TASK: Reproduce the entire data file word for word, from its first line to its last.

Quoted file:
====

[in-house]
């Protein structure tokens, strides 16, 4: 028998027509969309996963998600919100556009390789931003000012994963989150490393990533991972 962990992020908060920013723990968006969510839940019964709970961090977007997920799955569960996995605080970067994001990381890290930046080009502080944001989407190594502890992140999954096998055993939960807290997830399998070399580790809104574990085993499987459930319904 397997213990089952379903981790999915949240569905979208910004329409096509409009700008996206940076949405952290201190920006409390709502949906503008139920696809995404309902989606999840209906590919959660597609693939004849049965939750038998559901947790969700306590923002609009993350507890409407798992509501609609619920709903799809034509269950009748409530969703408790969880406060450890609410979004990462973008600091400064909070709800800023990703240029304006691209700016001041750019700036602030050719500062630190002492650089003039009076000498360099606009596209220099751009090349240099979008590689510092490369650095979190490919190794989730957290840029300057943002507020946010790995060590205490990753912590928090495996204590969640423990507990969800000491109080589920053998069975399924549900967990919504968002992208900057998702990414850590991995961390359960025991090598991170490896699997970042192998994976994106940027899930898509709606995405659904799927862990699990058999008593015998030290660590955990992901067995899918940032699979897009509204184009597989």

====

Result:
[in-house]
């Protein structure tokens, strides 16, 4: 028998027509969309996963998600919100556009390789931003000012994963989150490393990533991972 962990992020908060920013723990968006969510839940019964709970961090977007997920799955569960996995605080970067994001990381890290930046080009502080944001989407190594502890992140999954096998055993939960807290997830399998070399580790809104574990085993499987459930319904 397997213990089952379903981790999915949240569905979208910004329409096509409009700008996206940076949405952290201190920006409390709502949906503008139920696809995404309902989606999840209906590919959660597609693939004849049965939750038998559901947790969700306590923002609009993350507890409407798992509501609609619920709903799809034509269950009748409530969703408790969880406060450890609410979004990462973008600091400064909070709800800023990703240029304006691209700016001041750019700036602030050719500062630190002492650089003039009076000498360099606009596209220099751009090349240099979008590689510092490369650095979190490919190794989730957290840029300057943002507020946010790995060590205490990753912590928090495996204590969640423990507990969800000491109080589920053998069975399924549900967990919504968002992208900057998702990414850590991995961390359960025991090598991170490896699997970042192998994976994106940027899930898509709606995405659904799927862990699990058999008593015998030290660590955990992901067995899918940032699979897009509204184009597989």